Quantcast

How Obama's Climate Hubs Will Help Farmers Battle Climate Change

Climate

Photo courtesy of Shutterstock

The Obama Administration couldn't afford to wait on Congress to take the country's latest action on climate change.

In an effort to understand and address the impact climate has on farmers in different areas, the administration announced the formation of of seven climate hubs in various regions of the U.S. The end game is aiding farmers and ranchers in fighting the floods, droughts and other conditions that are increasingly intensified by global warming.

"We’ve obviously seen a significant number of severe storms; very early snowstorms that devastated livestock in the Dakotas; the recent drought in California, which is now going into its third year, but now very intense—is a reflection of the changing weather patterns that will indeed impact and affect crop production, livestock production, as well as an expansion of pests and diseases that could compromise agriculture and forestry," U.S. Agriculture Secretary Tom Vilsack said, according to a transcript from a White House press briefing.

The hubs are in: Ames, IA; Durham, NH; Raleigh, NC; Fort Collins, CO; El Reno, OK; Corvallis, OR; and Las Cruces, NM. Vilsack also announced three substations in California, Michigan and Puerto Rico.

The hubs and substations will perform a risk analysis of crop production and forestry as they relate to changing climates, Vilsack said.

Vilsack began his statement by using numbers to show the importance of the hubs. He estimated that 51 percent of the country's landmass is engaged in either agriculture or forestry. Additionally, agriculture employs 16 million people are employed and represents about 5 percent of the gross domestic product.

"So, what impacts agriculture and forestry matters," he said.

Also, 14 percent of all manufacturing in the U.S. is tied to agriculture, forestry and food processing.  

"(The analysis) will establish the vulnerabilities that we have in each region of the country," he said. "We’ll determine from those vulnerabilities strategies and technologies and steps that can be taken to mitigate the impacts and effects of climate change, as well as adapting to new ways of agriculture."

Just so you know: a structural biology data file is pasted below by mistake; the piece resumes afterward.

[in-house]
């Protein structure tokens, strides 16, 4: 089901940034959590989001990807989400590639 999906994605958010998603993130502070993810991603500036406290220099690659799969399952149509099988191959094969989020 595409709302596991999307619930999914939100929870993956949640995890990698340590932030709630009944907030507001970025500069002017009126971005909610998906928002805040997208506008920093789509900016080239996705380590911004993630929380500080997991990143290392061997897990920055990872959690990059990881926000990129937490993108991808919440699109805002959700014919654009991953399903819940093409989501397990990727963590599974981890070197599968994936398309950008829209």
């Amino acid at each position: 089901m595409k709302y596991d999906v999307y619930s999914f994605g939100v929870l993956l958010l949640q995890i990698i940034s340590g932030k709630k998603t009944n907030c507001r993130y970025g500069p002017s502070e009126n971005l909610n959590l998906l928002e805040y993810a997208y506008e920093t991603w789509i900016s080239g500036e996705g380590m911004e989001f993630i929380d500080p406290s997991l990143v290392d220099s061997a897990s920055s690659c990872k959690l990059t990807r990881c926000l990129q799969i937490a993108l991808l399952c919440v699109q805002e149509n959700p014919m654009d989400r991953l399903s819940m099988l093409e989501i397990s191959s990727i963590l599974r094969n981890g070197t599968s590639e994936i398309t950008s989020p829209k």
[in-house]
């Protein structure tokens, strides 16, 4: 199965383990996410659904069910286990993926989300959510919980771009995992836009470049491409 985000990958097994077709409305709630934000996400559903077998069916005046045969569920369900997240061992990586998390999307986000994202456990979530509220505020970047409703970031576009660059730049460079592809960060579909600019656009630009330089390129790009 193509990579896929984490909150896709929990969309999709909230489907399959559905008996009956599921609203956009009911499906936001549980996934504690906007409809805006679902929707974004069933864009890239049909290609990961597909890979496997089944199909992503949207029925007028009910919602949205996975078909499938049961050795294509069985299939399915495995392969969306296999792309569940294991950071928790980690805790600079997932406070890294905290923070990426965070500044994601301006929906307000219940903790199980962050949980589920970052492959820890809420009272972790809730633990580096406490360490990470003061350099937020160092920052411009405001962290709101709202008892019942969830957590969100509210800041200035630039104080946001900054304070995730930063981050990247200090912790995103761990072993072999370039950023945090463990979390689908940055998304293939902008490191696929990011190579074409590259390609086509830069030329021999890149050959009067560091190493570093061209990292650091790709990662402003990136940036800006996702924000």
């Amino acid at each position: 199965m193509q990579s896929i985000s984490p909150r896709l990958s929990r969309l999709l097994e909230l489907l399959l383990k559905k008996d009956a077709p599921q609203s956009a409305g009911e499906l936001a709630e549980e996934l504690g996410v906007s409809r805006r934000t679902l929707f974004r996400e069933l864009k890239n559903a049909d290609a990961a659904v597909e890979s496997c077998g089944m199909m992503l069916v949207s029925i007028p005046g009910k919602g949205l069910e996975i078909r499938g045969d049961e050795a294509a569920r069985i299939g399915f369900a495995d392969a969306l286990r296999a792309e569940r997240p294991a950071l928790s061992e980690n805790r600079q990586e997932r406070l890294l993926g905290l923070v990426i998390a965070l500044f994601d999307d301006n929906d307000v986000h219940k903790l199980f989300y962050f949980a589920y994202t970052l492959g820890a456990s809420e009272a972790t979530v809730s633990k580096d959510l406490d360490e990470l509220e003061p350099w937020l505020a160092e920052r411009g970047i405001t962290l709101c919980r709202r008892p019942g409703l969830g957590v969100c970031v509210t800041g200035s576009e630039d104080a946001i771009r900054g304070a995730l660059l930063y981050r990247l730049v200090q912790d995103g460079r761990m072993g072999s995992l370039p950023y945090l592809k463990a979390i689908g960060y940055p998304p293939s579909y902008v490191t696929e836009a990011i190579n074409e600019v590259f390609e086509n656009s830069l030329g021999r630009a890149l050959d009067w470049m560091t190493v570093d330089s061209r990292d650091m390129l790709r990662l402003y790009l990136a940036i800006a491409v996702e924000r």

The hub program will also give the administration a chance to take advantage of partnerships with land-grant universities, other federal agencies, and the private and nonprofit sectors. The hubs will be reviewed every five years.

“For generations, America’s farmers, ranchers and forest landowners have innovated and adapted to challenges,” Vilsack said. “Today, they face a new and more complex threat in the form of a changing and shifting climate, which impacts both our nation’s forests and our farmers’ bottom lines.”

Visit EcoWatch’s CLIMATE CHANGE page for more related news on this topic.

EcoWatch Daily Newsletter

A Boeing 737-800 BCF (Boeing Converted Freighter) is marked "Prime Air" as part of Amazon Prime's freight aircraft during the 53rd International Paris Air Show at Le Bourget Airport near Paris, France on June 22. Mustafa Yalcin / Anadolu Agency / Getty Images

It's Prime Day! The day when thousands of increasingly absurd items are discounted so deeply that you suddenly need items you never knew existed. Yes, I do need a hotdog shaped toaster next to me while I watch this Fast & Furious seven movie box set! And I need it in my house today!

Read More Show Less

By Peter Sinclair

The weather in many areas across the U.S. has been – and certainly throughout America's heartland was for much of the past winter and spring – frightful.

Read More Show Less
Sponsored
Golde Wallingford submitted this photo of "Pure Joy" to EcoWatch's first photo contest. Golde Wallingford

EcoWatch is pleased to announce our third photo contest!

Read More Show Less
There's a short window between when a tick bites and when it passes on bacteria or virus. MSU Ag Communications, Courtesy Dr. Tina Nations, CC BY-ND

By Jerome Goddard

When it comes to problems caused by ticks, Lyme disease hogs a lot of the limelight. But various tick species carry and transmit a collection of other pathogens, some of which cause serious, even fatal, conditions.

Read More Show Less
tomosang / Moment / Getty Images

By Jessica A. Knoblauch

Say goodbye to one of the dreamiest things about childhood. In the Midwest, fireflies are dying off.

Read More Show Less
Sponsored
A new Climate Emergency Fund contains more than $625,000 which will go to grassroots climate action groups like Extinction Rebellion and students who have organized weekly climate strikes all over the world. @ExtinctionR / Twitter

By Julia Conley

Heeding the call of grassroots campaigners, several wealthy philanthropists announced Friday a new fund that will raise money for climate action groups around the world.

Read More Show Less
Skyhobo / iStock / Getty Images

The Trump administration is preparing to roll out a proposal that would remove communities' ability to officially contest decisions regarding how much pollution can be released by local power plants and factories, the New York Times reports.

Read More Show Less
In this May 10 photo oil flows at a Chevron oil field in Kern County, California. California Department of Fish and Wildlife's Office of Spill Prevention and Response

California officials ordered Chevron Friday "to take all measures" to stop a release that has spilled around 800,000 gallons of water and crude oil into a dry creek bed in Kern County, KQED reported.

Read More Show Less